Here the case for crying: “The market has already been a little wobbly this year,” Tavenner said. If it looks like any of these four provisions are going to be repealed with nothing to replace them, insurers will simply pull out of the market at the “next logical opportunity.” That would be about six months from now.
And as I’ve mentioned before, there’s a good chance this doesn’t just mean pulling out of the Obamacare exchanges. If the mandate and the subsidies go away, but the pre-existing conditions ban stays in place, insurers might very well pull out of the individual market entirely. Republicans are playing with fire here, and it’s not clear if they even know it. Someone in the insurance biz really needs to have a come-to-Jesus meeting with them.
Steven Hale reports in the Washington Post:
To blame the jury that deadlocked and prompted a mistrial Monday in the case of a white South Carolina police officer who shot Walter Scott dead, hitting him withfive bullets as Scott fled a routine traffic stop, is to miss the larger, grotesque point.
It is a point that activists and people of color have been attesting to, and protesting about, for decades now. The point is, simply, that the presumption of innocence, a cornerstone of our criminal-justice system, at least in theory, is rivaled by another American tradition — the presumption of guilt that weighs upon black Americans and the devastatingly disproportionate punishments it wreaks upon its victims. It can be seen in the way black men are so often described as hyper-aggressive superhuman threats by prosecutors looking to convict them or police officers seeking to justify a use of force against them.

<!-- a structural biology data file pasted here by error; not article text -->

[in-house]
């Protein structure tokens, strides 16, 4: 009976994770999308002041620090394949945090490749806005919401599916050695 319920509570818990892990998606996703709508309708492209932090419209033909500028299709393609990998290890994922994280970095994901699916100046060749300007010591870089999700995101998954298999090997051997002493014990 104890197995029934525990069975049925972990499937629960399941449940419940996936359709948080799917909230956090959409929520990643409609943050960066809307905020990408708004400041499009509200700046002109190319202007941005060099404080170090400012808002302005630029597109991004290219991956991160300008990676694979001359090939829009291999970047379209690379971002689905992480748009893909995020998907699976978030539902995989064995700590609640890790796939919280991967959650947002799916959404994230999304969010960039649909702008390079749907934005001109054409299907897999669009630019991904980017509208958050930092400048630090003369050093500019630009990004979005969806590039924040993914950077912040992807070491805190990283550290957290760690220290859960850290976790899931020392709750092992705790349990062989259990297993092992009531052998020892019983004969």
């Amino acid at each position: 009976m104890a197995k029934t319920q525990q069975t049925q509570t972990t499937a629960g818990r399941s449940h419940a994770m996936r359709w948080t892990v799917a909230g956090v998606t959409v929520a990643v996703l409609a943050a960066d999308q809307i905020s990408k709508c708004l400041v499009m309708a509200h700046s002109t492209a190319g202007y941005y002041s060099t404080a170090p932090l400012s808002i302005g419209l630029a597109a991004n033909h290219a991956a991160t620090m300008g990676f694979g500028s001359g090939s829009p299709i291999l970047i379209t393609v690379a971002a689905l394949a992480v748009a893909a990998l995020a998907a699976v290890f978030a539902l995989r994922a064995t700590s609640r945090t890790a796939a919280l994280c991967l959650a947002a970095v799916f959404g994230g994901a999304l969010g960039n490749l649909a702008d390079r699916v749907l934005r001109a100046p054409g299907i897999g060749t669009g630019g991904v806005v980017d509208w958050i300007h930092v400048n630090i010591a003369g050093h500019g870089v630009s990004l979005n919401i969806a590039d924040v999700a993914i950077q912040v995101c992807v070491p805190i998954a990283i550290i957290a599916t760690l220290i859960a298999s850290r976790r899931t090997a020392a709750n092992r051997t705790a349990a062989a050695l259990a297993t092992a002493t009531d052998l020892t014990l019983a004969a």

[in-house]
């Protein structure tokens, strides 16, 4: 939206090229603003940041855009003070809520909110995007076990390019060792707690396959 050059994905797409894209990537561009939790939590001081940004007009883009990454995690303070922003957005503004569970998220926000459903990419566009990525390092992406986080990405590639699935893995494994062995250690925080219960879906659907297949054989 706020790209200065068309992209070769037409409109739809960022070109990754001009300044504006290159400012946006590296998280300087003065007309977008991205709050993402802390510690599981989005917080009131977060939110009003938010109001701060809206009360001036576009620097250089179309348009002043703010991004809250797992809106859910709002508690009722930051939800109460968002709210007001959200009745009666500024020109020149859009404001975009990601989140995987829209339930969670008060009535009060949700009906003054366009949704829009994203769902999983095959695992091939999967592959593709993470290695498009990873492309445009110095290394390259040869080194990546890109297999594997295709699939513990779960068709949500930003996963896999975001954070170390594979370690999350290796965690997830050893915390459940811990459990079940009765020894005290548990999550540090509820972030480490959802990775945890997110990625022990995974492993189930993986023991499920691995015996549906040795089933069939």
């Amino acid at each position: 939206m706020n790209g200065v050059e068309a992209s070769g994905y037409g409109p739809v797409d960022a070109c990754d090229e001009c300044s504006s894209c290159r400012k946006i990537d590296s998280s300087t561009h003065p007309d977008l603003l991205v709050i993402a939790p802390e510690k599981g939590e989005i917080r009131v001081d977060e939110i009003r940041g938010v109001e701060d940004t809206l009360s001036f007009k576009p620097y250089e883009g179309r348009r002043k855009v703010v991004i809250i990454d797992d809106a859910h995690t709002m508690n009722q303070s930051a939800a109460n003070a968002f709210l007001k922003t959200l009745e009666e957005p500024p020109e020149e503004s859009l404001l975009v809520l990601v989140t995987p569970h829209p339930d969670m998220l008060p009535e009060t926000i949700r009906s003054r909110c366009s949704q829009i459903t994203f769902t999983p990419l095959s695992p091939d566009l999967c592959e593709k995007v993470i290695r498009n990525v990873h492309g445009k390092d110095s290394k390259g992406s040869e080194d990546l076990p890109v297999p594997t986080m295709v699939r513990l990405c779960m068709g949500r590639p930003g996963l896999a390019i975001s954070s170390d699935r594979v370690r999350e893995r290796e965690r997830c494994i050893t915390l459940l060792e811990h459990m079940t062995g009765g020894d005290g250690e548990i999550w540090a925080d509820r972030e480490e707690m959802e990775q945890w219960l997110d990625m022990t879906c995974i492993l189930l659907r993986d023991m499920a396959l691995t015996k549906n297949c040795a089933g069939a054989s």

Still, that 12 jurors could not reach a unanimous verdict on what would seem to be as clear cut a case as a jury is likely to see is baffling. It must be noted that all the jurors except for one were white. Still, this case had video footage of a police officer calmly raising his gun, carefully taking aim and firing multiple rounds into the back of a fleeing, unarmed man and then handcuffing him as he lay on the ground. Former North Charleston police officer Michael Slager claimed that he was in “total fear” during a struggle between the two men and that Scott had grabbed his Taser. But he was captured on video placing his Taser next to Scott’s lifeless body after the shooting.
One must wonder: What detail could be added to make Slager look more guilty of Scott’s murder — or at the very least, of manslaughter, an option that was available to the jury?
It forces one, yet again, to confront the overwhelming evidence that this is a feature of our criminal-justice system, not a bug.
A Post investigation in 2015 found that out of thousands of fatal shootings by police since 2005, only 54 officers were even charged, with most of them being cleared or acquitted. A massive investigation by Charleston’s Post and Courier found similarly that African Americans were disproportionately the victims of police shootings and that subsequent investigations of those shootings heavily favored the police. Here at The Watch, Radley Balko has dug into South Carolina’s poisonous police culture.
I asked Seth Stoughton, a former police officer who is an assistant professor of law at the University of South Carolina, for his reaction to the mistrial. . .
If a police officer feels great fear from a man running away from him, then that police officer should find another job. A person fleeing from you should not cause you to be afraid.